A work trend long on the rise, coworking and the concept of office-sharing isn't as new as you might think.
'Coworking' is on everyone's lips nowadays, but how did this revolutionary concept come about and what caused the spike of the coworking movement? We went hunting for facts and compiled them into a brief timeline depicting the history of coworking.
1995: Berlin sees the birth of C-base, one of the first hackerspaces in the world
Considered as one of the first pre-models of coworking spaces, C-base is where the history of coworking begins. A little like today's coworking spaces, C-base was a physical, community-oriented space where like-minded people with a shared interest for computers gathered and worked together under the same roof.
Along with Metalab in Vienna, C-base directly influenced the birth of hackerspaces in the United States.
1999: Coworking is coined, but not as we know it today
In 1999, American game designer and fun theorist – one who studies the benefits of games (yes, we are serious) – Bernard DeKoven coins the word 'coworking'. For DeKoven however, coworking is used to describe the concept of "working together as equals", as opposed to "working together, yet separate," the definition of coworking we are more familiar with today.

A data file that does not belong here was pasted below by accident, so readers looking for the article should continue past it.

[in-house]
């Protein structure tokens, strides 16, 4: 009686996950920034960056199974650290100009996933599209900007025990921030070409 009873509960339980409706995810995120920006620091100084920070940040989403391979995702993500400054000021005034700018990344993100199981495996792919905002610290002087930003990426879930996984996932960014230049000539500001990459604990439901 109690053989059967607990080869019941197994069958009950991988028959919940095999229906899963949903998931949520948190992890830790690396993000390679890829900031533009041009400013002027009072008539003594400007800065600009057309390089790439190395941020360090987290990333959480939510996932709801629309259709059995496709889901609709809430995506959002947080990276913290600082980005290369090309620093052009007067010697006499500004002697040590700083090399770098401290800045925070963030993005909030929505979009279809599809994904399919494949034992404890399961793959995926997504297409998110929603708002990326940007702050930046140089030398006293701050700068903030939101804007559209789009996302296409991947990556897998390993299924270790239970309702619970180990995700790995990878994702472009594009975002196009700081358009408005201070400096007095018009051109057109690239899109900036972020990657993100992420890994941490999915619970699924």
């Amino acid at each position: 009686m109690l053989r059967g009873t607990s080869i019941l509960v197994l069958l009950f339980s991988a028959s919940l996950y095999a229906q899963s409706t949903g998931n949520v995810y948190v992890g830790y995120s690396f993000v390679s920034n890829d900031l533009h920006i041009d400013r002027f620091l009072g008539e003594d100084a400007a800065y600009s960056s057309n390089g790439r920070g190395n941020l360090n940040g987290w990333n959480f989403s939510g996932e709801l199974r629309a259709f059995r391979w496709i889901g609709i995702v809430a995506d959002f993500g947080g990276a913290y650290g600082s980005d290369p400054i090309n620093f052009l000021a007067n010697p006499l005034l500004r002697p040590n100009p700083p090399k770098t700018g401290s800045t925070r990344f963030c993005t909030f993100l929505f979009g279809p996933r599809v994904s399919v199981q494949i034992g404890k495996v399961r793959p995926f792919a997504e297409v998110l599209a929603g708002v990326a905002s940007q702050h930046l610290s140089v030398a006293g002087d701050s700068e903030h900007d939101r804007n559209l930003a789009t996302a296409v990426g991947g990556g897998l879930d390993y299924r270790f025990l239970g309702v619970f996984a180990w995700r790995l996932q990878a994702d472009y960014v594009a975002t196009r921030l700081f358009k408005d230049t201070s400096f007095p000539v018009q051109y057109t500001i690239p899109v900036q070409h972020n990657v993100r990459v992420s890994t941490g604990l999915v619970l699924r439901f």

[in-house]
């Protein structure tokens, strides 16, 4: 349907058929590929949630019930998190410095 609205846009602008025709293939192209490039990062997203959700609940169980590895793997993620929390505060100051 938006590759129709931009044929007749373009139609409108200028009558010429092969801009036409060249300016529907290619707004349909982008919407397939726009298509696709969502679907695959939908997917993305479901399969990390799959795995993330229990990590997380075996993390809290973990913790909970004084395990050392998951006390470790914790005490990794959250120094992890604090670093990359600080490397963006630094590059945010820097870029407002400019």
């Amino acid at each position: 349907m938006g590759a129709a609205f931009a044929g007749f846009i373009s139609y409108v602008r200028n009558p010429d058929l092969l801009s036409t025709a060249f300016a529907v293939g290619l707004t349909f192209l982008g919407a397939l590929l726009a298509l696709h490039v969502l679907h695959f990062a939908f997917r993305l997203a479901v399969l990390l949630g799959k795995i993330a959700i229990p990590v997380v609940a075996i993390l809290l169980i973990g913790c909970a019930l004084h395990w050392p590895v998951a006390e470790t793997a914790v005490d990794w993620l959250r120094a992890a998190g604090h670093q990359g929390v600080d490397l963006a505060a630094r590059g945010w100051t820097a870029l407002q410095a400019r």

That same year, 42West24 break into the New York City market. A pleasant work environment with flexible desks and cancellations made possible on short notice, 42West24 is a real breakthrough, despite the lack of emphasis on the community spirit that drives coworking spaces today.
2002: Vienna opens community centre for entrepreneurs
Two Austrian entrepreneurs partner with architects, PR consultants, freelancer and startups, and put an end to working from home. Schraubenfabrik is born but is officially defined as a community centre for entrepreneurs instead of a coworking office.
2005: San Francisco inaugurates world's first official coworking space
Programmer Brad Neuberg launches the first official coworking space in San Francisco. The association first offers 5 to 8 desks two days a week, free wifi and shared lunches. A year later, the coworking space closes to make way for the Hat Factory in 2006, now closed.
In 2005, Berlin opens one of the first cafés to offer free WiFi and welcome laptop users as guests, not parasites. In 2007, France follows suit and opens La Boate in Marseilles and in 2008, La Cantine and La Ruche in Paris.
2007: Coworking trends on Google
Since it was first seen as a trend on Google's database, the search volume for coworking' increased by a factor of 20.
Later this year, 'coworking' gets its own Wikipedia page in English. It must be official!